The dead leopard left Negley facing the Cape buffalo and lion in his quest for the Big Five, and he wasted little time getting after them. The buffalo hunting required them to wade across a river at first light, pick up a promising track, and follow it. While they had no trouble locating fresh tracks, they always led into dense thorn brush where quiet stalking proved extremely difficult. After many frustrating days of spooked buffalo at close range with no shot opportunities, Bill finally spotted two bulls bedded down in a position that offered a favorable stalk. He closed the distance successfully, shot one of the bulls in its bed, and watched it drop. As sometimes happens when bowhunting, when everything goes right it can actually seem easy. Now it was time for a lion.
The team had actually spent some time hunting lions at the beginning of the safari, before Bill killed the rhino. These efforts included an exception to Bill’s usual hunting methods: the presence of a firearm, in this case a shotgun loaded with buckshot. They made this concession because they anticipated being very close to lions, and events validated their concerns. Although they never had to fire the shotgun (and Bill never took a shot with his bow), they had several encounters with two big male lions at terrifyingly close distances, as recounted in detail in Archer in Africa.
After the clean kill on the buffalo, they devoted all their efforts to hunting lions. They abandoned pursuit of the two big males on the grounds that those cats had grown too wary to approach within bow range after all of their previous encounters. On the last day of October, they lured a large lioness in to a bait and Bill shot an arrow completely through its chest. The big cat dropped in sight, much to the eventual delight of the local villagers, who always regarded lions as the most dangerous animals in the area. With that shot, Bill Negley completed his quest for the Big Five.
However, Bill’s natural competitiveness—he himself went so far as to describe it as “vanity”—suffered a blow when he returned to civilization and learned that Bob Swinehart had successfully completed his own Big Five as Negley was headed into the bush. This information confirmed that Bill was not the first to do so after all, but the second. For years, he graciously acknowledged this fact despite the disappointment it caused him. Then a chance 1983 meeting in San Antonio called the whole issue into question again, when Negley ran into a young Portuguese PH named Adelino Pires who reported that he had been a junior hunter in Mozambique with Swinehart when he shot his elephant. According to Pires, Swinehart’s elephant, like Hill’s, had been shot in the knee with a rifle before the bow came into play. By this time Swinehart had died tragically, and Negley never had an opportunity to discuss the matter with him.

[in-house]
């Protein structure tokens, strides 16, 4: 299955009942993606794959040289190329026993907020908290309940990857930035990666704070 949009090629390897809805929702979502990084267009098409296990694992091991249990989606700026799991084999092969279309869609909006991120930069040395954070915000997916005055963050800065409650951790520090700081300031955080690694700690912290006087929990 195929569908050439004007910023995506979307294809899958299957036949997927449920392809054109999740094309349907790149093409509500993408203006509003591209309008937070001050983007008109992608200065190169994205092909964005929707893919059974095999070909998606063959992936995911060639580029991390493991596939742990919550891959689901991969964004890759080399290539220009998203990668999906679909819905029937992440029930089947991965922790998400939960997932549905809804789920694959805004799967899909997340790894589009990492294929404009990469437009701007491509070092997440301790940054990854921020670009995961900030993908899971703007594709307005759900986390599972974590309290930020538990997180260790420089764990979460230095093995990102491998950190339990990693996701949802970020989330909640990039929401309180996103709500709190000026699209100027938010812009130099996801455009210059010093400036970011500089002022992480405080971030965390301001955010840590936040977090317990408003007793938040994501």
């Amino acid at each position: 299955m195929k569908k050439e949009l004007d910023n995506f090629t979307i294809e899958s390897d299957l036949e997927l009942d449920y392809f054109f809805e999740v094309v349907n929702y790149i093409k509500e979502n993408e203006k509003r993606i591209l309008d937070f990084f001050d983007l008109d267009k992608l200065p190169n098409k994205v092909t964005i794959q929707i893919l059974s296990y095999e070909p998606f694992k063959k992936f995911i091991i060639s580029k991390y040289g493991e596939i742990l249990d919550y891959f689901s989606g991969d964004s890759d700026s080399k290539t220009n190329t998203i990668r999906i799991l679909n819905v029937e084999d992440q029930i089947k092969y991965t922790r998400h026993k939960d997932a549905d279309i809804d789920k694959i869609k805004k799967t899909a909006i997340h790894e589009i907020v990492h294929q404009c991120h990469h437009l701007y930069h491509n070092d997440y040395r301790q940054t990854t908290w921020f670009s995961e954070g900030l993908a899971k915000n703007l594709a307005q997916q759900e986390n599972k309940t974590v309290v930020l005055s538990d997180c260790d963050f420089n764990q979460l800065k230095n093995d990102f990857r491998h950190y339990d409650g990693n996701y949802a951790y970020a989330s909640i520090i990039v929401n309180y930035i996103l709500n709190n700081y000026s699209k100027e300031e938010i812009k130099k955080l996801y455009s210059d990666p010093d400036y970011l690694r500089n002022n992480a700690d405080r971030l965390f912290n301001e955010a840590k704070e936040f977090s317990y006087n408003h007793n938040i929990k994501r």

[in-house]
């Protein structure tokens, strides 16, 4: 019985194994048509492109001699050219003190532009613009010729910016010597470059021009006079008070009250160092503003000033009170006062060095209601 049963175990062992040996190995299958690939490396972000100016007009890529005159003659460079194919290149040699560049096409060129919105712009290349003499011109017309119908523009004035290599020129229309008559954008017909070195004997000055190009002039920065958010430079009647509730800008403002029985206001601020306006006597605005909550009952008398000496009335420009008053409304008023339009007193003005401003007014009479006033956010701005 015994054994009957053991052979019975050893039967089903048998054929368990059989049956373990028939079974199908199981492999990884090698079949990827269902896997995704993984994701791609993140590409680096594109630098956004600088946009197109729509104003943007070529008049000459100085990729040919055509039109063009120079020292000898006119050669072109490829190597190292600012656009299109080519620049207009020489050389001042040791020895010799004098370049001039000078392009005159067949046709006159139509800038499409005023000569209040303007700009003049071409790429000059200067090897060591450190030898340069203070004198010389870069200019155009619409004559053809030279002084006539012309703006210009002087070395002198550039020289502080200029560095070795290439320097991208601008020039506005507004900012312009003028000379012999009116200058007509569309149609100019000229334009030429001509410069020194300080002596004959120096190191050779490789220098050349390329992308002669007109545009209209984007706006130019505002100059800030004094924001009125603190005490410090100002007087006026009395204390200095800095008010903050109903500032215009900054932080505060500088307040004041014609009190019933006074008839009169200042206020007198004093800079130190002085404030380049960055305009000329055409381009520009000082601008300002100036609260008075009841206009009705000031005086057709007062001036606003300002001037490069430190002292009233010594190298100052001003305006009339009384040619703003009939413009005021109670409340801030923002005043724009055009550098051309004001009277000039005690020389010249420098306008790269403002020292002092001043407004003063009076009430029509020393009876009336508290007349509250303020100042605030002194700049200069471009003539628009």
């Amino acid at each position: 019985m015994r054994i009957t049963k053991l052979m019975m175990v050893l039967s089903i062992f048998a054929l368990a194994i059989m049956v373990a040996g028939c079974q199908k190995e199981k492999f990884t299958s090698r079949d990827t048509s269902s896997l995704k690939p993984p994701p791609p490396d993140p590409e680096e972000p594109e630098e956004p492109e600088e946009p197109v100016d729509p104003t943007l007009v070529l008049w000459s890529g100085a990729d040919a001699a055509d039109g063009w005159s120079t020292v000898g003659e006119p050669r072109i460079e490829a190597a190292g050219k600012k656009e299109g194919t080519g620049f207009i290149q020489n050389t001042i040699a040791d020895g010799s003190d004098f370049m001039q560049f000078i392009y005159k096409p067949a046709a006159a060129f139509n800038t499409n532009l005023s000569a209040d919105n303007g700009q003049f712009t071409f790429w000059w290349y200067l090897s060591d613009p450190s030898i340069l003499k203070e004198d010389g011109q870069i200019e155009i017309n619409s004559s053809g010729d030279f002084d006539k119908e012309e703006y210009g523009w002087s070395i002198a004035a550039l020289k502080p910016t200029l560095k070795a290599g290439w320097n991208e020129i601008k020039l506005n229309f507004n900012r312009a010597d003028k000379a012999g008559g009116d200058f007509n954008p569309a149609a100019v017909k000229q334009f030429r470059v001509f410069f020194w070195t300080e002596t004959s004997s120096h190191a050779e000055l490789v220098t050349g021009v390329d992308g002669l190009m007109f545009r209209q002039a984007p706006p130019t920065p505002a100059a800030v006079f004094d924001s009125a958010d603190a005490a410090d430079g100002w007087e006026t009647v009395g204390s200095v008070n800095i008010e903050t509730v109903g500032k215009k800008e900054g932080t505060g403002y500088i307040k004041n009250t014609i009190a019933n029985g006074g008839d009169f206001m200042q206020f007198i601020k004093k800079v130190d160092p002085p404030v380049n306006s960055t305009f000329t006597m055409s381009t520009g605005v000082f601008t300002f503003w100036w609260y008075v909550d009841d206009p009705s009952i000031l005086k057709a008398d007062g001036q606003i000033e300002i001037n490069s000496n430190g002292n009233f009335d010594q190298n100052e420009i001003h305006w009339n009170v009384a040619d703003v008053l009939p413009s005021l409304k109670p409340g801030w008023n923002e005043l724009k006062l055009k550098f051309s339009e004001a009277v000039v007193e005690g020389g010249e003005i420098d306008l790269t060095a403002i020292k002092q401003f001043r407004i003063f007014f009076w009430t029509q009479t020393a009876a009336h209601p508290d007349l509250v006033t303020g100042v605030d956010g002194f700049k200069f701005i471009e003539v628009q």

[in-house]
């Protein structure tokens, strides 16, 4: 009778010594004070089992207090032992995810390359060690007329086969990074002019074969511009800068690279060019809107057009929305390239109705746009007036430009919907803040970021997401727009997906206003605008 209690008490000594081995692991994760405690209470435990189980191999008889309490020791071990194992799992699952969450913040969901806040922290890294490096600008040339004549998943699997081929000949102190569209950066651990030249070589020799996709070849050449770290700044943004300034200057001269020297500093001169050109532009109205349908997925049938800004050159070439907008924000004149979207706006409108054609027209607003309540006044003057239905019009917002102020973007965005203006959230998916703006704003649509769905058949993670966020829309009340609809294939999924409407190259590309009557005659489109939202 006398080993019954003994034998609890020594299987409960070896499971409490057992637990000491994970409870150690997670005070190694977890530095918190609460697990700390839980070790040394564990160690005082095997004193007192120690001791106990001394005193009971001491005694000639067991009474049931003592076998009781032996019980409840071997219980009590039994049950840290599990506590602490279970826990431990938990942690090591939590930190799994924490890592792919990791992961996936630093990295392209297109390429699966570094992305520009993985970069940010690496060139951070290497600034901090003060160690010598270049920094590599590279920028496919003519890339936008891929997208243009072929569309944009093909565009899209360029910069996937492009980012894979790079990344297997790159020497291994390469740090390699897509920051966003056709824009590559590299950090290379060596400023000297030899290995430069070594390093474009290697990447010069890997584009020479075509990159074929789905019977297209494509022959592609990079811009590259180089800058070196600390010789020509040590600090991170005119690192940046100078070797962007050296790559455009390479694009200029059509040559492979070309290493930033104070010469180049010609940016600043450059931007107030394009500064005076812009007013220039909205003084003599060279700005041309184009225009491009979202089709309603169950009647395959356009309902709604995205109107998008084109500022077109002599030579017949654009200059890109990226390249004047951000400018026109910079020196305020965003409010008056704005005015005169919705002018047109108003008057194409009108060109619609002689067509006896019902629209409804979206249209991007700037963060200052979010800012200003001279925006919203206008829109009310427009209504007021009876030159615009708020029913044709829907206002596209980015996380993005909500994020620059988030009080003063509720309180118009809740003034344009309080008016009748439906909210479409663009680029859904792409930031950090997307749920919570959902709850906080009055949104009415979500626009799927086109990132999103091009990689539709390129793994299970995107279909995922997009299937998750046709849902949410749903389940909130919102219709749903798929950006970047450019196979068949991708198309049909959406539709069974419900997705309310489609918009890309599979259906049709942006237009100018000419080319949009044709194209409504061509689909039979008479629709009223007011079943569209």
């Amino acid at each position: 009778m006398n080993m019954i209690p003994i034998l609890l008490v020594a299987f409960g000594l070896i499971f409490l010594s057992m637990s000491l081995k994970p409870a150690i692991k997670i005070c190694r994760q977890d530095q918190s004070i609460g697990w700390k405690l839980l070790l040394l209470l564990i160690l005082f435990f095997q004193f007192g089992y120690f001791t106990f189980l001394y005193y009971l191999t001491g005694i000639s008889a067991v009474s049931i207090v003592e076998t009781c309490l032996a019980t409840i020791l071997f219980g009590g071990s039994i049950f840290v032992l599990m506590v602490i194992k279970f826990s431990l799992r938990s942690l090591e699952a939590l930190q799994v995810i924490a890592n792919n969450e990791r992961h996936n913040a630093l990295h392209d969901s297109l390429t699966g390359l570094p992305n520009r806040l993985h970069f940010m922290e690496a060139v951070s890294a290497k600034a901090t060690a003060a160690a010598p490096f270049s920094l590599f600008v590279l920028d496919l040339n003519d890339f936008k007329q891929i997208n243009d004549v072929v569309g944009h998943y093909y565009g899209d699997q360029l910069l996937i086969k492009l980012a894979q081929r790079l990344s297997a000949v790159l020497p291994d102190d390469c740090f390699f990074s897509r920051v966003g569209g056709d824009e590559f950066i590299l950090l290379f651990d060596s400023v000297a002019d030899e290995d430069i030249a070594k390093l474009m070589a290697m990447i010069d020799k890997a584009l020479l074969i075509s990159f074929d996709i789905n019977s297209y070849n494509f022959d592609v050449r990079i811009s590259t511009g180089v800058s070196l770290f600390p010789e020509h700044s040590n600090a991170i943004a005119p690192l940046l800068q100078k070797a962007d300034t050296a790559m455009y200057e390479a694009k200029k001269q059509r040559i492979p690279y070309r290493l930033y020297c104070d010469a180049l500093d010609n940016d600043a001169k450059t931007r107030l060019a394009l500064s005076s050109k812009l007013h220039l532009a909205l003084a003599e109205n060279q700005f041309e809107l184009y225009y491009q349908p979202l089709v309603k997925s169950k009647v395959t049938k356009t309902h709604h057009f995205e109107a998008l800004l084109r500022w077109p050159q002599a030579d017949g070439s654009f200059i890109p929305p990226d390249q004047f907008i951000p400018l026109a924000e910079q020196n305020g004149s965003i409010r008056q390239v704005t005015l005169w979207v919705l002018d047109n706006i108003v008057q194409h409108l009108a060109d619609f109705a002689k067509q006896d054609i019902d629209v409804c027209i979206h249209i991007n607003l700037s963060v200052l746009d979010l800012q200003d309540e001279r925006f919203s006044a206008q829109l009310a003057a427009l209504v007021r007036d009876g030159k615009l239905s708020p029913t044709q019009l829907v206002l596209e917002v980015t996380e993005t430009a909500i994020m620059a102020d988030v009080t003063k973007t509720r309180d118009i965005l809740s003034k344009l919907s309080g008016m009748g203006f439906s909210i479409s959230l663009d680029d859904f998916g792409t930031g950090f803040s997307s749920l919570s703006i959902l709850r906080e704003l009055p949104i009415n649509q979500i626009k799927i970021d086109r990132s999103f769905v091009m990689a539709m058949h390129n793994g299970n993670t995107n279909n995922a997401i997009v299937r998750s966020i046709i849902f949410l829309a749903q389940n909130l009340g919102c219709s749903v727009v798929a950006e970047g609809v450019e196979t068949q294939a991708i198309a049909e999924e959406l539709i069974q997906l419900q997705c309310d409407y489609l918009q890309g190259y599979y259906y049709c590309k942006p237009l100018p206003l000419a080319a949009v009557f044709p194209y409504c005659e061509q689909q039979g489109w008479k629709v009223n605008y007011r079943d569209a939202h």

Bill Negley did make several return trips to Africa, as well as a venture to the Arctic during which he took a polar bear after a harrowing close-range encounter. Space precludes relating all those adventures here. The best I can do is encourage interested readers to watch Moments of Truth or track down a used copy of Archer in Africa. The book was published in a limited edition by Amwell Press in 1989, and copies have become valued collectors’ items. Used copies are available on-line, but don’t expect any bargains. My personally autographed copy is one of the most treasured items in my extensive collection of books authored and signed by friends.
Despite the elements of adventure, courage, and drama that characterize Bill’s bowhunting accomplishments, it’s clear that he was not a particularly good shot despite a rigorous training schedule that he adhered to strictly. Having worked myself up to a 90# bow prior to a buffalo hunt (before I realized that all that draw weight wasn’t necessary), I can sympathize with the difficulty of shooting a heavy bow accurately under stressful conditions in the field. To Bill’s credit, he never tried to sugar-coat his bad shots or make excuses. On one of his later safaris, he cheerfully admits a clean miss on an elephant at ten yards.
Bill was also generous about sharing credit whenever appropriate, especially with regard to his Native trackers—Duo and Kaveca on his first elephant hunt, and Melasa and Samuondo during his quest for the Big Five. He expresses similar admiration for his first two PHs, Rundgren and de Lima. When he experienced disappointment with his PHs and trackers on subsequent safaris, he was candid about that as well.
After years of friendship, I have nothing but respect for Bill as a gentleman and a bowhunter, and I miss him. However, it should be obvious that we were different people who approached bowhunting in different ways. I’ve never felt the competitiveness that motivated Bill, and I’ve always declined opportunities to get drawn into some of the discussions it aroused even though I have no reason to doubt Bill’s version of events.
There was another side to Bill’s personality that few hunters ever saw. A natural charmer and ladies’ man, Bill was innocently (I hope) enamored of my mom, who regularly participated in our annual bird hunts. Whenever we all gathered for dinner at the end of the day, Bill’s friends would secretly place bets as to how long it would take Bill to remind my mom that he had served as captain of the American International Tuna Team. The snickering often became so loud that it was impossible to eat.
Who killed the first “clean” elephant with a bow, Hill or Negley? Who took the first honest Big Five, Negley or Swinehart? I don’t really know, and I don’t really care. I do know that all three were brave, capable hunters who each broke new ground for bowhunting in his own unique way. That’s good enough for me.
Author’s note: Once again, on behalf of the magazine I wish to thank Zan Christensen for the effort he invested in obtaining information from Bill Negley and sharing it with TBM readers.
An alternative view of the race for the Big Five can be read in Greg Ragan’s article Big Five—The Elephant in the Room